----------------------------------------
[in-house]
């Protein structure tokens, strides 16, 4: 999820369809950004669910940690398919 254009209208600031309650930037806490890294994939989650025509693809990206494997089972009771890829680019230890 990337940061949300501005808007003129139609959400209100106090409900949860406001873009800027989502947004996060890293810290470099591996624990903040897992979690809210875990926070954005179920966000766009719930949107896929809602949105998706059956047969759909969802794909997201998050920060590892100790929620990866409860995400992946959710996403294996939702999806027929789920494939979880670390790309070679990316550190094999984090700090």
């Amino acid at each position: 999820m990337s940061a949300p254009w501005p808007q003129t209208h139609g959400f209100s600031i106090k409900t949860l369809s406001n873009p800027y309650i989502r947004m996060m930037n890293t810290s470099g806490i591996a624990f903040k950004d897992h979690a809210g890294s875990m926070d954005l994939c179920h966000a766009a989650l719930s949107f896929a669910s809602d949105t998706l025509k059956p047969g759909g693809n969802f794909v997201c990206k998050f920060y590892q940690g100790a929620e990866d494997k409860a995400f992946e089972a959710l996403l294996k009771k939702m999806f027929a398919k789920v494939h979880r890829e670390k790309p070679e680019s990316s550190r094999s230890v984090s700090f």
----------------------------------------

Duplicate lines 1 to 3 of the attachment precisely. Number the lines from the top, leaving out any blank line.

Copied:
[in-house]
């Protein structure tokens, strides 16, 4: 999820369809950004669910940690398919 254009209208600031309650930037806490890294994939989650025509693809990206494997089972009771890829680019230890 990337940061949300501005808007003129139609959400209100106090409900949860406001873009800027989502947004996060890293810290470099591996624990903040897992979690809210875990926070954005179920966000766009719930949107896929809602949105998706059956047969759909969802794909997201998050920060590892100790929620990866409860995400992946959710996403294996939702999806027929789920494939979880670390790309070679990316550190094999984090700090």
């Amino acid at each position: 999820m990337s940061a949300p254009w501005p808007q003129t209208h139609g959400f209100s600031i106090k409900t949860l369809s406001n873009p800027y309650i989502r947004m996060m930037n890293t810290s470099g806490i591996a624990f903040k950004d897992h979690a809210g890294s875990m926070d954005l994939c179920h966000a766009a989650l719930s949107f896929a669910s809602d949105t998706l025509k059956p047969g759909g693809n969802f794909v997201c990206k998050f920060y590892q940690g100790a929620e990866d494997k409860a995400f992946e089972a959710l996403l294996k009771k939702m999806f027929a398919k789920v494939h979880r890829e670390k790309p070679e680019s990316s550190r094999s230890v984090s700090f």